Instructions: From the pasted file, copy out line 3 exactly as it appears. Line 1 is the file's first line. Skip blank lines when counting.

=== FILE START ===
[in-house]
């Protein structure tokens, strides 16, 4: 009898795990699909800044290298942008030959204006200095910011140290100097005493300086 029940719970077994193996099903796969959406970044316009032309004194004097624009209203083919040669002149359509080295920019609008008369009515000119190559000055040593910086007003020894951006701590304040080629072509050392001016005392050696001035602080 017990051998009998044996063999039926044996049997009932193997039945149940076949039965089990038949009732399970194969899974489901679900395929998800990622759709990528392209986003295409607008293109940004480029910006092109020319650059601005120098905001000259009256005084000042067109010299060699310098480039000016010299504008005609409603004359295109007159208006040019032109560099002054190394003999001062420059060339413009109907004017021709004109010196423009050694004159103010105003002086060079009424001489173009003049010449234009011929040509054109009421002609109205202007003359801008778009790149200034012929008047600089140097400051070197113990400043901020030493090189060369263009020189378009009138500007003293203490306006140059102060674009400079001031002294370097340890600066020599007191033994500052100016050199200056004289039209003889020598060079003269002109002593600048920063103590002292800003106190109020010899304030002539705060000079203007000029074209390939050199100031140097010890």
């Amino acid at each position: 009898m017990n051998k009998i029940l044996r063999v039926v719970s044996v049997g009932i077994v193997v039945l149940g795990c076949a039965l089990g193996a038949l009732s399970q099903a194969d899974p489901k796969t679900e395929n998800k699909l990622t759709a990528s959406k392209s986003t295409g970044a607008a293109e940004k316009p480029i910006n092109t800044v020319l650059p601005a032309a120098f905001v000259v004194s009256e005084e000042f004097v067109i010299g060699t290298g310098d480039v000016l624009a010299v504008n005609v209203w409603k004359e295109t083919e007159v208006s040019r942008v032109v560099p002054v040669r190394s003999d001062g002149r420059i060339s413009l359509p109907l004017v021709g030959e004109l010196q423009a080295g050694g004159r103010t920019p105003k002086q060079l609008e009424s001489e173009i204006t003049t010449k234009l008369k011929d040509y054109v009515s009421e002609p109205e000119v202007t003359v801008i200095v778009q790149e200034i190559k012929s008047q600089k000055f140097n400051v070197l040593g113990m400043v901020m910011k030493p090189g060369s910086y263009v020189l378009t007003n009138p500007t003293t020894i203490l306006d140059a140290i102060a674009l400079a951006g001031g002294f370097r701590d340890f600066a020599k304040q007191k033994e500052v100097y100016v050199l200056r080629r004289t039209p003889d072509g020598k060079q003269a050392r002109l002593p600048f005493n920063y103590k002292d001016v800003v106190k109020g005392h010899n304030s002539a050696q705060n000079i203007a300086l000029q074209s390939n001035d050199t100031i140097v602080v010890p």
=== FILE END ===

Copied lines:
């Amino acid at each position: 009898m017990n051998k009998i029940l044996r063999v039926v719970s044996v049997g009932i077994v193997v039945l149940g795990c076949a039965l089990g193996a038949l009732s399970q099903a194969d899974p489901k796969t679900e395929n998800k699909l990622t759709a990528s959406k392209s986003t295409g970044a607008a293109e940004k316009p480029i910006n092109t800044v020319l650059p601005a032309a120098f905001v000259v004194s009256e005084e000042f004097v067109i010299g060699t290298g310098d480039v000016l624009a010299v504008n005609v209203w409603k004359e295109t083919e007159v208006s040019r942008v032109v560099p002054v040669r190394s003999d001062g002149r420059i060339s413009l359509p109907l004017v021709g030959e004109l010196q423009a080295g050694g004159r103010t920019p105003k002086q060079l609008e009424s001489e173009i204006t003049t010449k234009l008369k011929d040509y054109v009515s009421e002609p109205e000119v202007t003359v801008i200095v778009q790149e200034i190559k012929s008047q600089k000055f140097n400051v070197l040593g113990m400043v901020m910011k030493p090189g060369s910086y263009v020189l378009t007003n009138p500007t003293t020894i203490l306006d140059a140290i102060a674009l400079a951006g001031g002294f370097r701590d340890f600066a020599k304040q007191k033994e500052v100097y100016v050199l200056r080629r004289t039209p003889d072509g020598k060079q003269a050392r002109l002593p600048f005493n920063y103590k002292d001016v800003v106190k109020g005392h010899n304030s002539a050696q705060n000079i203007a300086l000029q074209s390939n001035d050199t100031i140097v602080v010890p």